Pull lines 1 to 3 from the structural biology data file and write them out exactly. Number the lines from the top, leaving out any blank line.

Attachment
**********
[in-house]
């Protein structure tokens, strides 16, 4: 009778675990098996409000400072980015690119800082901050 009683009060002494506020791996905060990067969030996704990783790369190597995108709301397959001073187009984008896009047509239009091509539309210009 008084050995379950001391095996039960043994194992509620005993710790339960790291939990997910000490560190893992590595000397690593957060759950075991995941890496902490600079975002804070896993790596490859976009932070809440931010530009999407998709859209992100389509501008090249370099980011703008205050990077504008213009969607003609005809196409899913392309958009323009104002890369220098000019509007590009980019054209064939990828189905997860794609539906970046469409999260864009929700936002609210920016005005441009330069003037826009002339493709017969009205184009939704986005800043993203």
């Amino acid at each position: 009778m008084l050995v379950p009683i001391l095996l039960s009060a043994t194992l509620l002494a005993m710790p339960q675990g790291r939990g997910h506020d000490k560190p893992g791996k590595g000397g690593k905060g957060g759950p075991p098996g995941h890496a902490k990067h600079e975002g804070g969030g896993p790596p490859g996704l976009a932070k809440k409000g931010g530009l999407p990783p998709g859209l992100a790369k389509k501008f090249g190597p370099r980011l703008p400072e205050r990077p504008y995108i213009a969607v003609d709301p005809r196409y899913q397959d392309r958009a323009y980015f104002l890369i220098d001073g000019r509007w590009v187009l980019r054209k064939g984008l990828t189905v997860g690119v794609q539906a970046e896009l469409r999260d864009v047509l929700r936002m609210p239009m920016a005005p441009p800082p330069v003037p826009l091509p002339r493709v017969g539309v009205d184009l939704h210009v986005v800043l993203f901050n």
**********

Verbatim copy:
[in-house]
């Protein structure tokens, strides 16, 4: 009778675990098996409000400072980015690119800082901050 009683009060002494506020791996905060990067969030996704990783790369190597995108709301397959001073187009984008896009047509239009091509539309210009 008084050995379950001391095996039960043994194992509620005993710790339960790291939990997910000490560190893992590595000397690593957060759950075991995941890496902490600079975002804070896993790596490859976009932070809440931010530009999407998709859209992100389509501008090249370099980011703008205050990077504008213009969607003609005809196409899913392309958009323009104002890369220098000019509007590009980019054209064939990828189905997860794609539906970046469409999260864009929700936002609210920016005005441009330069003037826009002339493709017969009205184009939704986005800043993203």
């Amino acid at each position: 009778m008084l050995v379950p009683i001391l095996l039960s009060a043994t194992l509620l002494a005993m710790p339960q675990g790291r939990g997910h506020d000490k560190p893992g791996k590595g000397g690593k905060g957060g759950p075991p098996g995941h890496a902490k990067h600079e975002g804070g969030g896993p790596p490859g996704l976009a932070k809440k409000g931010g530009l999407p990783p998709g859209l992100a790369k389509k501008f090249g190597p370099r980011l703008p400072e205050r990077p504008y995108i213009a969607v003609d709301p005809r196409y899913q397959d392309r958009a323009y980015f104002l890369i220098d001073g000019r509007w590009v187009l980019r054209k064939g984008l990828t189905v997860g690119v794609q539906a970046e896009l469409r999260d864009v047509l929700r936002m609210p239009m920016a005005p441009p800082p330069v003037p826009l091509p002339r493709v017969g539309v009205d184009l939704h210009v986005v800043l993203f901050n």